Alabama plays hosts to several hurricanes each year. The state's prime location smack dab on the East Coast means that it's prone to lots of these fierce storms. Since hurricane damage isn't typically covered by property insurance, you'll want to talk to your agent about possibly adding hurricane insurance.
Your agent will know if adding on coverage is the right way to go. Considering that Alabama is one of 19 states that require a mandatory hurricane deductible as part of a homeowners insurance policy, it just makes sense to get your business covered, too. These storms are kind of a big deal.
It depends on what kind of restaurant you run and a few other factors, such as if you've got employees, offer a delivery service, operate a drive-thru, or serve liquor.
A typical range for coverage starts on the low end at about $10,000/year for a smaller establishment with fewer employees, and hits a high end of more than $100,000/year for a much larger restaurant, like a chain.
A restaurant insurance policy is typically the cheapest and easiest way to go. This package offers most of the liability and property coverage you'll need, and you can always add on specifics as necessary. Your independent agent will know exactly what to hook you up with.
Obviously, smaller is going to be cheaper. A food truck or corner stand downtown will be by far the cheapest option, since there won't be as many sales as in a larger chain, there aren't any other employees (that would require workers' comp), and you won't be serving alcohol. Coverage costs would most likely be in the low thousands each year.
On the other end of the spectrum, a large dine-in chain restaurant with lots of employees, features like a salad bar or buffet, and a liquor bar is by far the priciest/riskiest venture. All the required workers' comp, property and liability insurance drive up costs exponentially.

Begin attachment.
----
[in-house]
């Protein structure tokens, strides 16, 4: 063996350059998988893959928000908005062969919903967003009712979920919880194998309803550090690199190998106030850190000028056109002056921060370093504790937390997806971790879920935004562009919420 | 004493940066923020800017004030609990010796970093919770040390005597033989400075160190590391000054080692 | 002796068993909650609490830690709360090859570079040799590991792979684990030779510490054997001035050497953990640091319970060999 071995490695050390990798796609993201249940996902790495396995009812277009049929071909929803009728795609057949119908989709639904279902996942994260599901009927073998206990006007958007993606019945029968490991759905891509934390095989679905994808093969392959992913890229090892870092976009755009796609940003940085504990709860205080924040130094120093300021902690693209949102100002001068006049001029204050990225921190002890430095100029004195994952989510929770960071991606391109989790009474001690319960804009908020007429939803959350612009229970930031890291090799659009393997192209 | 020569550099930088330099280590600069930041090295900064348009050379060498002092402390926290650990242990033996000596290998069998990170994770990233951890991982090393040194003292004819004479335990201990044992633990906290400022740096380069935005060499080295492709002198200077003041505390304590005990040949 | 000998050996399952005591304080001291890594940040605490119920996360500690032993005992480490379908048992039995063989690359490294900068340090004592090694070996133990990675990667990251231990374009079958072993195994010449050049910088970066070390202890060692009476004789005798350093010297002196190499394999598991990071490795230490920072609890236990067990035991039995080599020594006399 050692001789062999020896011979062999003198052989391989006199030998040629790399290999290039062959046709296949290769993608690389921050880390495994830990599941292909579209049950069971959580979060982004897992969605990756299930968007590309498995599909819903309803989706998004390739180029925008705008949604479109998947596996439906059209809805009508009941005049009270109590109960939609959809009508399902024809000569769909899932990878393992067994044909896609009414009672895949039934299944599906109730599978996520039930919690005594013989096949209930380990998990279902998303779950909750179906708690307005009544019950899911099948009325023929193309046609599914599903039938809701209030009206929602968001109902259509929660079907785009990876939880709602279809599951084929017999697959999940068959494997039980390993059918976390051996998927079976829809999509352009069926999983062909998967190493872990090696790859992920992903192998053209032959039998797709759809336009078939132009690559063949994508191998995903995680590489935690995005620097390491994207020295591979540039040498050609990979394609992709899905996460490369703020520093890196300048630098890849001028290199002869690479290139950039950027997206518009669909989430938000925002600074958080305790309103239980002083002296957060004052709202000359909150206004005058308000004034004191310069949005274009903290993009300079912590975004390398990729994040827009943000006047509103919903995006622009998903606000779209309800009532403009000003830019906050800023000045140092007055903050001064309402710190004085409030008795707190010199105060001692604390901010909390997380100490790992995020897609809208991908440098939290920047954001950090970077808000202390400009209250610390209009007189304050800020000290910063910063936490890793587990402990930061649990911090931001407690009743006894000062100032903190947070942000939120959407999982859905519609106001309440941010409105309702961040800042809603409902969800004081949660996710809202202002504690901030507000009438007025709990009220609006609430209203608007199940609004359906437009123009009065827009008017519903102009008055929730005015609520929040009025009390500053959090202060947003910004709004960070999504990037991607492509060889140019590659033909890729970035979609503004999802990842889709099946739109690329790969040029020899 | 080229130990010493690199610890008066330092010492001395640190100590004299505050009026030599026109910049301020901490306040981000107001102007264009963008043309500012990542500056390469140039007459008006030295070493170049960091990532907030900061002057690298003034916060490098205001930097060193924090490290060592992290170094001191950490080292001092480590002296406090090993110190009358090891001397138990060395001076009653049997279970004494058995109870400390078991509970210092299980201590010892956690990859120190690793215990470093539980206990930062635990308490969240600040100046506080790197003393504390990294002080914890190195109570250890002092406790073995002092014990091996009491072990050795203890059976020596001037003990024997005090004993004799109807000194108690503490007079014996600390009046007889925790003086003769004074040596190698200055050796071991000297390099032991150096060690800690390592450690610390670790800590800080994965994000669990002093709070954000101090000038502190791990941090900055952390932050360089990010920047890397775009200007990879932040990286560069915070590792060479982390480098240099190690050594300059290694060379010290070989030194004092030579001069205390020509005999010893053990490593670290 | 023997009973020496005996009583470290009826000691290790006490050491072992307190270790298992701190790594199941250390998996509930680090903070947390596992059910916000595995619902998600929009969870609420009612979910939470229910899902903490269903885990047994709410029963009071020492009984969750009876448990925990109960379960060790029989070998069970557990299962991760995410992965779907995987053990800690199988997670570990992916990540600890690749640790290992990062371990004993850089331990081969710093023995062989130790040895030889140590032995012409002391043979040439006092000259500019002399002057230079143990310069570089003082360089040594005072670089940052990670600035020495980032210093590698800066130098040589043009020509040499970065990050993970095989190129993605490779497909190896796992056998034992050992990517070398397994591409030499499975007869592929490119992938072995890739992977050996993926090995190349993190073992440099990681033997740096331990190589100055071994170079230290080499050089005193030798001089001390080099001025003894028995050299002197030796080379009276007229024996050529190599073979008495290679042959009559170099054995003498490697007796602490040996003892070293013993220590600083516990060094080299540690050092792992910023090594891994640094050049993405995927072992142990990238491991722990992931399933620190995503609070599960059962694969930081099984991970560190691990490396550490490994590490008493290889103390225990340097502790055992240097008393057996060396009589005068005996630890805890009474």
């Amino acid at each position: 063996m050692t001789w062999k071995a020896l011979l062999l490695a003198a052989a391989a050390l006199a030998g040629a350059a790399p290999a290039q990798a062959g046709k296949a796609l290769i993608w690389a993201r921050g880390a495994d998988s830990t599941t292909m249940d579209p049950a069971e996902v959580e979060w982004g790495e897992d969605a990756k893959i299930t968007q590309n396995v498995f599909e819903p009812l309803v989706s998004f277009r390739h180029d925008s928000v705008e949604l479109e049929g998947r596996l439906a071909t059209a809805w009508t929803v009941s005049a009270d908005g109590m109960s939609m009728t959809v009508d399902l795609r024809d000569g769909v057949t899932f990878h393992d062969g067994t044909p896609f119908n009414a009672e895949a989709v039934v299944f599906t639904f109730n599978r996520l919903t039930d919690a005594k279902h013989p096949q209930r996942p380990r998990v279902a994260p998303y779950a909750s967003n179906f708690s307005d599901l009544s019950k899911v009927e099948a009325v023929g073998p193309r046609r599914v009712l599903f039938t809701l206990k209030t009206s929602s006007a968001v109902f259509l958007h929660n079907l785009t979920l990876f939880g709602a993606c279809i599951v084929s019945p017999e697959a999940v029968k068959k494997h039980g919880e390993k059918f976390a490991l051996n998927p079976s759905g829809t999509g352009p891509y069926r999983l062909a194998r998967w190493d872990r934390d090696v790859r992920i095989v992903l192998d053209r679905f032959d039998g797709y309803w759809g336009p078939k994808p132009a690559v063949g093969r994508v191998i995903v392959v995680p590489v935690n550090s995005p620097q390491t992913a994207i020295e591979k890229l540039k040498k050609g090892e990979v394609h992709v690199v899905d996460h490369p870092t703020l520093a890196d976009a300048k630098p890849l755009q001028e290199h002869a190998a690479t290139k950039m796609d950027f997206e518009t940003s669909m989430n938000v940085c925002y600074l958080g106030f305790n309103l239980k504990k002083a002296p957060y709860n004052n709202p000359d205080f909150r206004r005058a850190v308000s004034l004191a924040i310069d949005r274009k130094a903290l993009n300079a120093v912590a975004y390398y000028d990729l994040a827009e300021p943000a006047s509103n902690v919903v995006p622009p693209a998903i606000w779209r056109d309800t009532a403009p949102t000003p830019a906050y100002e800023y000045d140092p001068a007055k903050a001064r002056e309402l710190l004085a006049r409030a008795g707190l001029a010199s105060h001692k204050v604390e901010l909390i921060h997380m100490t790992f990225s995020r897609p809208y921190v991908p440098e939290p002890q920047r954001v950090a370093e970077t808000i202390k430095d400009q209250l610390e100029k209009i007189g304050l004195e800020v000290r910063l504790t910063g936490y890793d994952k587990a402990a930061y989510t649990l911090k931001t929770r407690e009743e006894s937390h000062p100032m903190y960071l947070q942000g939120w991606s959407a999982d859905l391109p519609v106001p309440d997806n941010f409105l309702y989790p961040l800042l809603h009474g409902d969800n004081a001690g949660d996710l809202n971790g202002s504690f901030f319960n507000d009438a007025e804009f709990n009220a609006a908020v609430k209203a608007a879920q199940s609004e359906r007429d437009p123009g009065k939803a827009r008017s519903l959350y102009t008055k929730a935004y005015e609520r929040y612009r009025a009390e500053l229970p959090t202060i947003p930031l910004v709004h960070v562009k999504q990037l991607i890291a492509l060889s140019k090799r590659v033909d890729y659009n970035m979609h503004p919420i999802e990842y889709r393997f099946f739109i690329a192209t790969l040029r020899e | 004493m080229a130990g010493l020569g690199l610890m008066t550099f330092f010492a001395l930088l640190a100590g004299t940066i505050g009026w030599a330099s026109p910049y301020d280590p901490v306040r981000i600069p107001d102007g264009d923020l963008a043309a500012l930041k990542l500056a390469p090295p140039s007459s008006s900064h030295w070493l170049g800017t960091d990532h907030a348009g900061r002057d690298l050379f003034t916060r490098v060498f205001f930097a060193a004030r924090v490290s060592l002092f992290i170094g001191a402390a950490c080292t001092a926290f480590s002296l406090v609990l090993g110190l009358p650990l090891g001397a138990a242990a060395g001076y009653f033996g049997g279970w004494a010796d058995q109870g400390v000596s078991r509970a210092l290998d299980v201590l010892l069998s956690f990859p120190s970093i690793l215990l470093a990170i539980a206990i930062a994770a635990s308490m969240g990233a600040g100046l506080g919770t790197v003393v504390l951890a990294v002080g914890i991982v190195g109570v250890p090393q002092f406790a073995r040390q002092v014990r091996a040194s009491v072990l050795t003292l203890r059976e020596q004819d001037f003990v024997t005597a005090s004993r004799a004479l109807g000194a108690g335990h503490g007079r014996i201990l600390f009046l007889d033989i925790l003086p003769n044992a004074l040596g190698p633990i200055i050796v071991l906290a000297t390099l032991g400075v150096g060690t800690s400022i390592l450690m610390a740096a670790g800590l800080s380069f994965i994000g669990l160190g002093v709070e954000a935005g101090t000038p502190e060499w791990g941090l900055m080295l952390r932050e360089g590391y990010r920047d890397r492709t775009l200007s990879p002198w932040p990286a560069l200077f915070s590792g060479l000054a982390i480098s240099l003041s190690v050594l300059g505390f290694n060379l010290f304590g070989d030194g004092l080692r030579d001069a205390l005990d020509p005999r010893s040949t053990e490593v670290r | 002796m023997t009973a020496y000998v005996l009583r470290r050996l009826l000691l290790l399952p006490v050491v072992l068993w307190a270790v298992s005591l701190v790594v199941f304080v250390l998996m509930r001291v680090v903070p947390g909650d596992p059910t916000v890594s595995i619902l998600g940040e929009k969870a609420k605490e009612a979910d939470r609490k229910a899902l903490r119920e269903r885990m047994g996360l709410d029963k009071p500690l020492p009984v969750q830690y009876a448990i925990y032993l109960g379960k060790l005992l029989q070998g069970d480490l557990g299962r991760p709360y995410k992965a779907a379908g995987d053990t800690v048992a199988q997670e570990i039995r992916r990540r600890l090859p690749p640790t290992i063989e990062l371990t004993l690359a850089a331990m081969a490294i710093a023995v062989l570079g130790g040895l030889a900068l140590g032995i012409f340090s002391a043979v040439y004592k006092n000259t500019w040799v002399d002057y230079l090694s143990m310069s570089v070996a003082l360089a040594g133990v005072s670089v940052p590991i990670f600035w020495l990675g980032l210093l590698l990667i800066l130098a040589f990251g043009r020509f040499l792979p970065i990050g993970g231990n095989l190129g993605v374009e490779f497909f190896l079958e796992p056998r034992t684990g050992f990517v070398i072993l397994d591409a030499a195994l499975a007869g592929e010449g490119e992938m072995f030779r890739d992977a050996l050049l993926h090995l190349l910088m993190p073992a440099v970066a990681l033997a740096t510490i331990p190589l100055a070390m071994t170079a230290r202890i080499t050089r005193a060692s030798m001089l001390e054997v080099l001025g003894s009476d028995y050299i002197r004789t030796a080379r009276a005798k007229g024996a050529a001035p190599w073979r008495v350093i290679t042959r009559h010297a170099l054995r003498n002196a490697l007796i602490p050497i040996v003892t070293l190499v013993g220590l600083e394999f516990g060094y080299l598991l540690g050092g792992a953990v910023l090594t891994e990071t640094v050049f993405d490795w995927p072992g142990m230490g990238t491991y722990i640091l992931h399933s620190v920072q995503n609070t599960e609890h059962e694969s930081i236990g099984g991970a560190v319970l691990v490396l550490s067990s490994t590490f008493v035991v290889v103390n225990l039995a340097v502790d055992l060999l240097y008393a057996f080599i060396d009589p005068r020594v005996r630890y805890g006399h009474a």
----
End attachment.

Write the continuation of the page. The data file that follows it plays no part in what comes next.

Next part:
It ultimately depends on lots of specifics, like the number of employees and the value of the property, of course, but we're talking BIG numbers, like more than $100,000 per year.
Insurance policies are often filled with lots of technical jargon. Additionally, it's a real process to hunt for the RIGHT policy. Fortunately, sifting through the available options and pinpointing the necessary coverage is a task that can easily be handed off to someone else. That's where independent insurance agents come in to save the day.
Independent insurance agents will not only help you get the best possible deal, but also the type of coverage that's right for you. They shop and compare insurance quotes for you, and even break down all that complex jargon into plain old English, so you understand exactly what you're getting.
Our wise and helpful agents will help you determine which type of Alabama restaurant insurance makes the most sense for YOU. They'll also compare policies and quotes from several different insurance companies to make sure they're setting you up with protection that's among the best around. In other words, they'll make it happen.